As a Queer Man, I Find It Necessary to Have a Gay Male Doctor

By Zachary Zane March 25, 2019

“If you settled down with a nice woman, you wouldn’t need to take Truvada,” the doctor said to me, shortly after acknowledging he had never heard of PrEP (Pre-Exposure Prophylaxis) prior to my office visit. I didn’t reply. There was nothing I could say.


For one, he should have absolutely known what PrEP is as a primary care physician. It’s horrifying to think that in 2017, this healthcare professional had never learned about the commonly prescribed antiretroviral. I, a patient, needed to explain its purpose and myriad of benefits. Mind you, this wasn’t a doctor from the middle of nowhere. His office was located in the heart of downtown Brooklyn. I likely passed multiple ads promoting Truvada on the bus ride over to his practice.


Second, that’s not how bisexuality works. I don’t choose who I fall in love with, and I have zero desire to deny my attraction to men just to decrease my likelihood of acquiring HIV.


I ultimately left the office without a prescription. He refused to prescribe me PrEP because he “fundamentally opposed” the drug after learning about it during our conversation. I had spent weeks trying to get insurance after moving to New York and had been looking forward to this doctor’s appointment to start taking control of my sexual health. I quietly cried on the bus ride home.


About six weeks ago, I woke up with a burning sensation and green discharge. Immediately, I knew the culprit: gonorrhea. There’s an urgent care near my apartment that I usually try to avoid, but I wanted to get treated ASAP.


The straight, female doctor not only spoke to me pedantically like a toddler, but thought the best approach to discussing my sexual health was to repeatedly shame me.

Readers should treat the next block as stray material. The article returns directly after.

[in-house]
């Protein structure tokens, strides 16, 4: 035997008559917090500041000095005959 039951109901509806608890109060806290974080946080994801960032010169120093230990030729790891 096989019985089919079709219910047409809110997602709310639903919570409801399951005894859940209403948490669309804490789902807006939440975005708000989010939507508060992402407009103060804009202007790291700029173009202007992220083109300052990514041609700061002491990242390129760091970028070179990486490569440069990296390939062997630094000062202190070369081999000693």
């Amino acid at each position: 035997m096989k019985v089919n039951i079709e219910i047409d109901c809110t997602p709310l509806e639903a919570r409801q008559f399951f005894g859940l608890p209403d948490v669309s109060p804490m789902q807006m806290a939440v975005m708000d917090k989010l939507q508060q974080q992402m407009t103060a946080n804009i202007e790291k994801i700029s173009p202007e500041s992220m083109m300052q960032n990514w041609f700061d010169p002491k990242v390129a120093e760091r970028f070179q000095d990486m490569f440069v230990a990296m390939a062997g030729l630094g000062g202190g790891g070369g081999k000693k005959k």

“You were in here two months ago for STI related issues,” she said. I explained that I had been exposed to syphilis, and my doctor wasn’t available for another week, so I wanted to get tested.


She then proceeded to tell me that I shouldn’t be coming in to get tested this often, and that I needed to wear condoms every single time I had sex with a partner. When I said I understood, her response was: “You clearly don’t. You’re back again, so what I’m saying is falling on deaf ears.”


She told me I needed to wear condoms probably a dozen more times, and that what I was doing was “irresponsible” and “damaging.”


Maybe I’m crazy, but I thought going into a doctor’s office to get tested after I’ve been told I’ve been exposed to an STI was responsible. And last time I checked, getting treated and telling your partners who consented to not wearing condoms that they should get tested was an adult move.


The thing is, most doctors are painfully inept at treating and discussing STIs, and they’re even worse at discussing prevention, treatment, and care for queer patients.


In an ideal world, queer patients wouldn’t need to seek out queer doctors or specific sexual health clinics to receive care. It should be the healthcare professional’s responsibility to know the different needs of their patients and to be up-to-date with the most recent methods of care.


Alas, this world is far from ideal. The burden of finding the right doctor falls on members of marginalized communities.